Young LGBTQ S. Koreans rejected by their families and peers

Posted on : 2020-07-02 17:15 KST Modified on : 2020-07-02 17:28 KST
Many sexual minorities find themselves on the streets, where even shelters reject them
The Seoul Queer Culture Festival. (Hankyoreh archives)
The Seoul Queer Culture Festival. (Hankyoreh archives)

Yoon-ji (pseudonym), a 17-year-old lesbian, was taken to a mental hospital because of a letter found on her desk. Seeing the letter from her girlfriend, her mother learned about her daughter’s sexual identity. After an argument, the mother concluded that Yoon-ji needed “treatment.” Yoon-ji refused, but her mother was adamant. The doctor at the mental hospital explained that “sexual identity and orientation are not things to be ‘treated.’” But the mother took Yoon-ji to several different hospitals until she found one that told her treatment was an option.

In a society where diversity of sexual orientation and identity is not respected, LGBTQ people are suffering in silence as they conceal themselves from others. The hardship is even worse for young LGBTQ people who are unable to establish themselves as independent. Not only do they face difficulties venturing out on their own when they have conflicts with family over their sexual orientation, but they may also face harassment at school. LGBTQ Youth Crisis Support Center DDing Dong, which is currently celebrating its fifth anniversary, published results from an analysis of its 2,055 cases of counseling and support over the past five years. The results showed young LGBTQ people to be barely weathering the discrimination and hatred they face even from the very schools and families that should be protecting them.

In 660 of the cases of young people requesting counseling from DDing Dong (32.1%), they complained of friction and abuse within the family, as in Yoon-ji’s case. Eighteen-year-old Ji-ho (pseudonym) requested counseling from DDing Dong after his parents, who are “the type of people who go to demonstrations protesting the Queer Culture Festival,” subjected him to “violence until I told them that I wasn’t gay.”

Jeong Min-seok, director of DDing Dong, explained, “A lot of cases involve [parents] saying hateful or insulting things to their children, or even physically abusing them.”

“There have even been cases of [parents] setting up closed-circuit cameras to prevent their children from going out, or sending them to religious institutions to ‘change’ their sexual identity,” he said.

The suffering they experience is not limited to the home. A total of 121 counseling cases (5.9%) involved harassment in school and students wrestling with whether to drop out altogether. Eighteen-year-old Min-ju (pseudonym), was subjected to numerous hateful remarks from fellow students after attending the Queer Culture Festival. When she came into the classroom, students would say, “A gay person’s here,” or ask, “Why do you have a perverted festival?” Min-ju complained of torment so severe that she could not even eat at school.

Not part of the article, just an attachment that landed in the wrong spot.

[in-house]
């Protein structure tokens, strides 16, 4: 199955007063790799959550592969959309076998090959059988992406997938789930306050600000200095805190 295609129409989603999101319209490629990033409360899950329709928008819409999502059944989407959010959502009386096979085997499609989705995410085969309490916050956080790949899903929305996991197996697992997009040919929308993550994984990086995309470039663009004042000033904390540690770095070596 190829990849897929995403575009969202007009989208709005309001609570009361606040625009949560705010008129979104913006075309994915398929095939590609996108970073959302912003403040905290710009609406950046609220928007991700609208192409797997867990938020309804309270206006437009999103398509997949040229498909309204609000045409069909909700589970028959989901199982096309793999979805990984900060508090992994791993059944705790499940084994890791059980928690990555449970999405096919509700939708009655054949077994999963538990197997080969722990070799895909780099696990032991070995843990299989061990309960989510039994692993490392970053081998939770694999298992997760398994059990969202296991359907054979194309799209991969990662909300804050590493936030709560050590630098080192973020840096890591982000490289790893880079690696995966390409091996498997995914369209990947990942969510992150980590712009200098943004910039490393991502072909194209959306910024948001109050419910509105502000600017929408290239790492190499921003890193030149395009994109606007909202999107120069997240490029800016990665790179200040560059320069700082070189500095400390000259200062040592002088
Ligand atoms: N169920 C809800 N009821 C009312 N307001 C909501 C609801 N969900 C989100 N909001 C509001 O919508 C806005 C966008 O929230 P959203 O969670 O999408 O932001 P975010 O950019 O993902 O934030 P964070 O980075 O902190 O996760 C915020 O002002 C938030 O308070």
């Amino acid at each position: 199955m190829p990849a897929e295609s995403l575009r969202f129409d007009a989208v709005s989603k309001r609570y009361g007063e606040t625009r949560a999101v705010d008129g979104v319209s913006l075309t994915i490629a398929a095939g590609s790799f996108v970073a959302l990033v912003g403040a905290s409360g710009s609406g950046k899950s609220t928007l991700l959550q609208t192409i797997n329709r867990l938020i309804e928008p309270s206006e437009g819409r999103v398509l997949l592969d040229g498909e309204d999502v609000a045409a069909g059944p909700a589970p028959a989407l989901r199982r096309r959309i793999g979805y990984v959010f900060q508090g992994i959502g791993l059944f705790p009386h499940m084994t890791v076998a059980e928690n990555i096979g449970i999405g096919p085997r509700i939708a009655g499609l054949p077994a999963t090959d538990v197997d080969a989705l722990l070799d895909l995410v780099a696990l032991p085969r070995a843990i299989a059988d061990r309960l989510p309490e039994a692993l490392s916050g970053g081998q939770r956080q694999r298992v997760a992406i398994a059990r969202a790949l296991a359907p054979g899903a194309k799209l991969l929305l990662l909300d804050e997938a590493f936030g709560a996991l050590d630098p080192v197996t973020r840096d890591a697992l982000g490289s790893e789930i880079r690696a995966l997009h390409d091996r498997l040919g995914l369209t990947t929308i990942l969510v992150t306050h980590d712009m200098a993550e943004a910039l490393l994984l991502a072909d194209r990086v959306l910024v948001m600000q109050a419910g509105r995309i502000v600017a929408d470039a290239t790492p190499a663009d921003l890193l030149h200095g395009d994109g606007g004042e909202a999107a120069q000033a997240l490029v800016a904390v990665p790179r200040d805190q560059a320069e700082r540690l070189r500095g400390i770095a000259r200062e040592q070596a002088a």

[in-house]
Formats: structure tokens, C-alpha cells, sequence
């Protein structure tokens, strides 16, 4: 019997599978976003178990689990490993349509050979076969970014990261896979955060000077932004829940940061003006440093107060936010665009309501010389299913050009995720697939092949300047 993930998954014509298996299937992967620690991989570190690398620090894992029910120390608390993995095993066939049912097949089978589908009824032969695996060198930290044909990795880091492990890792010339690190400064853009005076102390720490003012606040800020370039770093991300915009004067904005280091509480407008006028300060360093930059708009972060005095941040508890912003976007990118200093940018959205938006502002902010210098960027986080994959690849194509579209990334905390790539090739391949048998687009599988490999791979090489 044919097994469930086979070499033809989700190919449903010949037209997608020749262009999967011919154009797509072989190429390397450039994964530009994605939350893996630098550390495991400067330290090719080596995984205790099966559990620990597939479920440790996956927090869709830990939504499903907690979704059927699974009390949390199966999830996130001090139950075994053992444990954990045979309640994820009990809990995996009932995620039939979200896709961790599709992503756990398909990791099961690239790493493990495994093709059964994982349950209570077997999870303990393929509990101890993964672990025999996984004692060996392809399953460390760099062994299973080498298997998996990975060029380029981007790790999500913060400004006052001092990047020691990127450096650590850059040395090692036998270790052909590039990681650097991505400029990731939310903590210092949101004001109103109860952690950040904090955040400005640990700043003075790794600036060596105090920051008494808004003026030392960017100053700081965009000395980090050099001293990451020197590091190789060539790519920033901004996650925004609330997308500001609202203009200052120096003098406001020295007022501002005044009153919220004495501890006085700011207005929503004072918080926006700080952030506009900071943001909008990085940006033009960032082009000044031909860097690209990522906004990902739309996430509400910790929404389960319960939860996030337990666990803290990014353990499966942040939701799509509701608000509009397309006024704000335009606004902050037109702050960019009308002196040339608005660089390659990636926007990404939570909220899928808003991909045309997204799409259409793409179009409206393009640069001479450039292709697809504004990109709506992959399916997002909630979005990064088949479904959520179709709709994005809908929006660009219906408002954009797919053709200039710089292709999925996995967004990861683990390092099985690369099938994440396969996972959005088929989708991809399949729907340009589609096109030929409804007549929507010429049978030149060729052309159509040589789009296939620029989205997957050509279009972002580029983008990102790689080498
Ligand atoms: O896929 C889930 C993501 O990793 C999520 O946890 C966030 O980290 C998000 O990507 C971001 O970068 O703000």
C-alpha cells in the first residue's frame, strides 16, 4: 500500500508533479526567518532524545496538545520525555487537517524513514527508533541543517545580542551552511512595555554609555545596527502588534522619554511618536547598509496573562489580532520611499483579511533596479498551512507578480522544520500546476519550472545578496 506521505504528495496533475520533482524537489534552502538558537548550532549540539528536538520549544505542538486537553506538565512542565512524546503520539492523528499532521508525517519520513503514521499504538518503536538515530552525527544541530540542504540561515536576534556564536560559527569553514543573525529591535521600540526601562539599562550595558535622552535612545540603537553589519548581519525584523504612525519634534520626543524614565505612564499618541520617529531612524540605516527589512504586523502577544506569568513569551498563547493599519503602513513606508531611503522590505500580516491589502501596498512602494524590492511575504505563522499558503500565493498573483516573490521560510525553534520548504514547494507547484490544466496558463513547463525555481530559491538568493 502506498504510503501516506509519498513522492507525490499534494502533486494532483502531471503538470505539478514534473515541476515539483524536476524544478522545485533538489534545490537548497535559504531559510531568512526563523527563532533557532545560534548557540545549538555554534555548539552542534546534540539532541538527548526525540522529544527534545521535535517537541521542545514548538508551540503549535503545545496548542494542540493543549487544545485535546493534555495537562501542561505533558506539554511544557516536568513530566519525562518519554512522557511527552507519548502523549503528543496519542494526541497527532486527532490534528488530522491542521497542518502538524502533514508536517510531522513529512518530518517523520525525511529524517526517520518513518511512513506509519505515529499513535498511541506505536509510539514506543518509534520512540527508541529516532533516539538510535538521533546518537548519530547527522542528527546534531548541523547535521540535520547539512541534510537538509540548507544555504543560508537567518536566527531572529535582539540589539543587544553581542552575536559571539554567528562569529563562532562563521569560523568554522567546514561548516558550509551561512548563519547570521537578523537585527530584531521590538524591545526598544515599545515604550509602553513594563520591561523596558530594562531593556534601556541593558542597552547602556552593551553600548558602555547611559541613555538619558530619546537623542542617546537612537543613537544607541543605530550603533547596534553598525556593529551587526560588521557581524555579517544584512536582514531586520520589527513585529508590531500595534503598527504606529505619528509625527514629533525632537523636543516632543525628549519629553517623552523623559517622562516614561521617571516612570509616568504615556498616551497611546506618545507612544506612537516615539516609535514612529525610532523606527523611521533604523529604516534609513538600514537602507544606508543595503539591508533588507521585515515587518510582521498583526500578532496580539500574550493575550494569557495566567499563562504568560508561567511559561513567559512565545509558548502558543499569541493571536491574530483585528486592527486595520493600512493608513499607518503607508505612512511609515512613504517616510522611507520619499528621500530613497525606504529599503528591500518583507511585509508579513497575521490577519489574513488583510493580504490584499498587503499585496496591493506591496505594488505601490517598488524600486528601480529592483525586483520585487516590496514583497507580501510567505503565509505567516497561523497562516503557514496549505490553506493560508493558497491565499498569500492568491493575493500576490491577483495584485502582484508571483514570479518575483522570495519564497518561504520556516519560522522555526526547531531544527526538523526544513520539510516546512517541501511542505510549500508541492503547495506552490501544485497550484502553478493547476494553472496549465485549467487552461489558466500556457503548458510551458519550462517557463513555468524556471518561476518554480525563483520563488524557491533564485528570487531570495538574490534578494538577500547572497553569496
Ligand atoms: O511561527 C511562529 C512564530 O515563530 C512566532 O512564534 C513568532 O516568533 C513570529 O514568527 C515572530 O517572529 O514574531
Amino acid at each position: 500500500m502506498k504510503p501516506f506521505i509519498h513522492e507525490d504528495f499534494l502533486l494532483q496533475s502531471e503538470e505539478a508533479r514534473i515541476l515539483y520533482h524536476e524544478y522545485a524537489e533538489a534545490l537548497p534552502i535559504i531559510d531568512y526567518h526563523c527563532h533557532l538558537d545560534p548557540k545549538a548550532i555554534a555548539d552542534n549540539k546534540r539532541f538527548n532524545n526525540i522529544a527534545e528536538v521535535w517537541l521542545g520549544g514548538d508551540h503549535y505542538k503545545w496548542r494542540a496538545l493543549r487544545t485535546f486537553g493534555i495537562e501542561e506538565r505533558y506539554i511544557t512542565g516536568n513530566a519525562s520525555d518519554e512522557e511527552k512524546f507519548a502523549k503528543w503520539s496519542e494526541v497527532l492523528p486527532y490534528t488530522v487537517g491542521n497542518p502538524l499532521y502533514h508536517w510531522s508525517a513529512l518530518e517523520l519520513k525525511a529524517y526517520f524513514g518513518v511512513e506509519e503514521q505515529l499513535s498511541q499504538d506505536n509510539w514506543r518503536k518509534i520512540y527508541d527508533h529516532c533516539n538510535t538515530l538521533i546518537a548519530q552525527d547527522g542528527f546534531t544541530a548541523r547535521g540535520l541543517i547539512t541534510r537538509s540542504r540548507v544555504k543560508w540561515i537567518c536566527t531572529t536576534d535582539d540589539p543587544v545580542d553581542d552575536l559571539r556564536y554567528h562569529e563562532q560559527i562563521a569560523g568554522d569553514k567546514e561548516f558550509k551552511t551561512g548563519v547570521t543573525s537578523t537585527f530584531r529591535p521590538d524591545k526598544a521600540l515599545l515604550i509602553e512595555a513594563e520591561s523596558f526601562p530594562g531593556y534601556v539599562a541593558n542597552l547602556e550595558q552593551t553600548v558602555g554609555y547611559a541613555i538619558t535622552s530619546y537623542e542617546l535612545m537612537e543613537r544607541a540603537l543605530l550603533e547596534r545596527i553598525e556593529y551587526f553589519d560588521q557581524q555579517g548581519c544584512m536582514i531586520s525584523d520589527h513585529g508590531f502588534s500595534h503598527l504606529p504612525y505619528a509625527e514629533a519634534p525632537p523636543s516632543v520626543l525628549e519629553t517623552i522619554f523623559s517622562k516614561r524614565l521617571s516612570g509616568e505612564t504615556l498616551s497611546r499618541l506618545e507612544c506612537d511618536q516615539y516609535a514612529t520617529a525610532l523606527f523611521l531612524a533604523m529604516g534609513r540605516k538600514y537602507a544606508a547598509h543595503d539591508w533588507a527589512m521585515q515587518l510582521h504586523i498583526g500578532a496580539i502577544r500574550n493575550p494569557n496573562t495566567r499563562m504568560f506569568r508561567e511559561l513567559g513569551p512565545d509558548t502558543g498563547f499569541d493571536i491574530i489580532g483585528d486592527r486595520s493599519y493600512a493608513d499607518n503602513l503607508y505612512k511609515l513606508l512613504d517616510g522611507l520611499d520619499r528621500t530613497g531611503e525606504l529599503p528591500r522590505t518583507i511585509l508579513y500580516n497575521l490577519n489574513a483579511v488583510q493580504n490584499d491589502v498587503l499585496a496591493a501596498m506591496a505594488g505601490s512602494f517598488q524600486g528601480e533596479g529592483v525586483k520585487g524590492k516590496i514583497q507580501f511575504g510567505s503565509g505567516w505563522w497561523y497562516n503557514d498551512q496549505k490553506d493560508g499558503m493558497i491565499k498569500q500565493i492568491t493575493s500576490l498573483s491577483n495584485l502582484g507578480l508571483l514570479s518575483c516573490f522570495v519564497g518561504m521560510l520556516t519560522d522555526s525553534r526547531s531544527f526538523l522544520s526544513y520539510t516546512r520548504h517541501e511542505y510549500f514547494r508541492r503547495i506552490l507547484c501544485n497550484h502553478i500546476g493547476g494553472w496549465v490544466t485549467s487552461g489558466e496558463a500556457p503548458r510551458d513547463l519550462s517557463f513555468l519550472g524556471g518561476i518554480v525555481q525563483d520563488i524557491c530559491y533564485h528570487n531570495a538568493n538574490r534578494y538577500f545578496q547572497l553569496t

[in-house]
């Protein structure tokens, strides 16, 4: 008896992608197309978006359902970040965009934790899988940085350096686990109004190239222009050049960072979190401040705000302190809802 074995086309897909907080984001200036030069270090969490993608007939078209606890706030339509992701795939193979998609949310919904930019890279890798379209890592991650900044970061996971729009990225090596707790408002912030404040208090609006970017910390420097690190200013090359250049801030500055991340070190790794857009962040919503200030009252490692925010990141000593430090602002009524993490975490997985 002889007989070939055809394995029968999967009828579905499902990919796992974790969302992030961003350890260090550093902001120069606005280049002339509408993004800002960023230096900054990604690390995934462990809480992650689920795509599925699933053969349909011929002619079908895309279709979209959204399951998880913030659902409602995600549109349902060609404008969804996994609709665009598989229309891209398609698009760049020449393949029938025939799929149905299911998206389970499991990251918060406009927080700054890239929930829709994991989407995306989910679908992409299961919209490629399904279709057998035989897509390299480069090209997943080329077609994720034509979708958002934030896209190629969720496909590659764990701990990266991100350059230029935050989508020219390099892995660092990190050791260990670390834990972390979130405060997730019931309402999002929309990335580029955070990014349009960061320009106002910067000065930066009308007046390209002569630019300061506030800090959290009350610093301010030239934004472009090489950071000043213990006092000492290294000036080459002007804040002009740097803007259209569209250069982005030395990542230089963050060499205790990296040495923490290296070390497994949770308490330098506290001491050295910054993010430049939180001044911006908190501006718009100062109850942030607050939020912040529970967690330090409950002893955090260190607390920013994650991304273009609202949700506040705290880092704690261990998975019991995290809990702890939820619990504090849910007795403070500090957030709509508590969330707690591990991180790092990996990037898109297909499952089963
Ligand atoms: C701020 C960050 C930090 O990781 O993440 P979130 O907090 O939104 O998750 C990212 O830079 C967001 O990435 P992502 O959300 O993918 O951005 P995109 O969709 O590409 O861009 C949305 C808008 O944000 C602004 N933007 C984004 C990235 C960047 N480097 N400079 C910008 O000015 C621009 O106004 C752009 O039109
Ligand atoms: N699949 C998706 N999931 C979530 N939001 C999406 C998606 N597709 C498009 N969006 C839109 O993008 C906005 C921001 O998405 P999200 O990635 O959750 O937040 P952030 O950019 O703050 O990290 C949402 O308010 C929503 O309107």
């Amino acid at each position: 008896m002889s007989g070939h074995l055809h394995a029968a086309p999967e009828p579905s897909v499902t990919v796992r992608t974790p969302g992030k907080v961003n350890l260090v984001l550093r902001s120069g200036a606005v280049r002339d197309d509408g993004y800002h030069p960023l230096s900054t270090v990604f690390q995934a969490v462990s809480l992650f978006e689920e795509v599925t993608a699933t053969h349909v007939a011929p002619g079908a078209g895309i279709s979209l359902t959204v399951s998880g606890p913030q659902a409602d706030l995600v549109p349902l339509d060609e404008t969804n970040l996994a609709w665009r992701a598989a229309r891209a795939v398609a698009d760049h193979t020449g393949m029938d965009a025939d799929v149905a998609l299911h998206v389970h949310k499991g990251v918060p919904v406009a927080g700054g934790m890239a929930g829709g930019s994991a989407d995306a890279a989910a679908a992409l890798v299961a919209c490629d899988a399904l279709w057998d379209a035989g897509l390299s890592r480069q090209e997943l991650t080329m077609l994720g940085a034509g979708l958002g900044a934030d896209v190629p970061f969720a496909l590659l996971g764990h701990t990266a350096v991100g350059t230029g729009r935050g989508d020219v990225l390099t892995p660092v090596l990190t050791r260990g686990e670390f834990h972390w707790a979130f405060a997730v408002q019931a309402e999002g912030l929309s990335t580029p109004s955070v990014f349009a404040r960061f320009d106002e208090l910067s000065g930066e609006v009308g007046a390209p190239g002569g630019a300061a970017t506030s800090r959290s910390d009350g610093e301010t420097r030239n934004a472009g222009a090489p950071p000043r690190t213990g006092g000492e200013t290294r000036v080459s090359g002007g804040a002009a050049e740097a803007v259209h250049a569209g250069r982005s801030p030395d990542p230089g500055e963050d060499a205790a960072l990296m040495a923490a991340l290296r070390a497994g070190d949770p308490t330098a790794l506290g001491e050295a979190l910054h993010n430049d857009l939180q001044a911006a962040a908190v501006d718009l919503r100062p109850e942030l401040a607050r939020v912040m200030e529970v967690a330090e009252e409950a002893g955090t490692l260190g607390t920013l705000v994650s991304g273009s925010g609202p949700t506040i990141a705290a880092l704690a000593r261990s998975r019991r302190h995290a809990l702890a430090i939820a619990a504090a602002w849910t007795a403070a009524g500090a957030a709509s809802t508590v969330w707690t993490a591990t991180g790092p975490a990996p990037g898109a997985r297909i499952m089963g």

S. Korea has no guidelines on transgender students

School can be even more difficult for young transgender people, whose sexual identity can be relatively more obvious. Of the 106 trans young people who sought counseling with DDing Dong, 27 (25.5%) had dropped out of school. Attorney Song Ji-eun said, “In Japan, they have guidelines for transgender students so that schools can extend consideration to them. South Korea doesn’t have any guidelines for how to approach things on the ground.”

Faced with profound isolation, many young LGBTQ people dream of leaving home and becoming independent. The largest category of counseling cases involved questions about “self-sufficiency and leaving home” (35.6%). The last refuge available from society for young people who leave him is the youth shelter -- but for LGBTQ people, even that is not an option. Seventeen-year-old In-su (pseudonym) visited a shelter after being abused by his father for being gay, but the shelter turned him away. After learning that the reason for the domestic abuse had to do with his sexual identity, the shelter insisted that it would be “disruptive to the shelter to have sexual minorities sleeping together with the other children.”

Shelters are separated according to gender, making it difficult for transgender people

Jeong Min-seok explained, “Since they have shelters separated between males and females, it’s difficult for transgender people to use them. There are even cases of subtle discrimination by shelters once they find out you’re LGBTQ.” With young people unable to even resort to shelters, many of them end up roaming the streets, exposed to the threat of violence.

Amid the discrimination and hatred, young LGBTQ people are reporting psychological distress. 27.2% of counseling cases (559) concerned psychological health, while 12.4% (255) involved self-harm and the threat of suicide. Song Ji-eun said, “Many young LGBT people faced with discrimination find themselves experiencing a sense of helplessness and shame, with thoughts about how they ‘want to disappear’ or ‘feel as if I’m all alone.’”

Many are calling on the South Korean government to establish measures to embrace the young LGBTQ people excluded from the existing support system for at-risk youth.

“The government needs to think about how it can support young people within the support system we already have in place for at-risk young people,” Jeong said.

“The change needs to start in schools,” he urged.

By Kang Jae-gu, staff reporter

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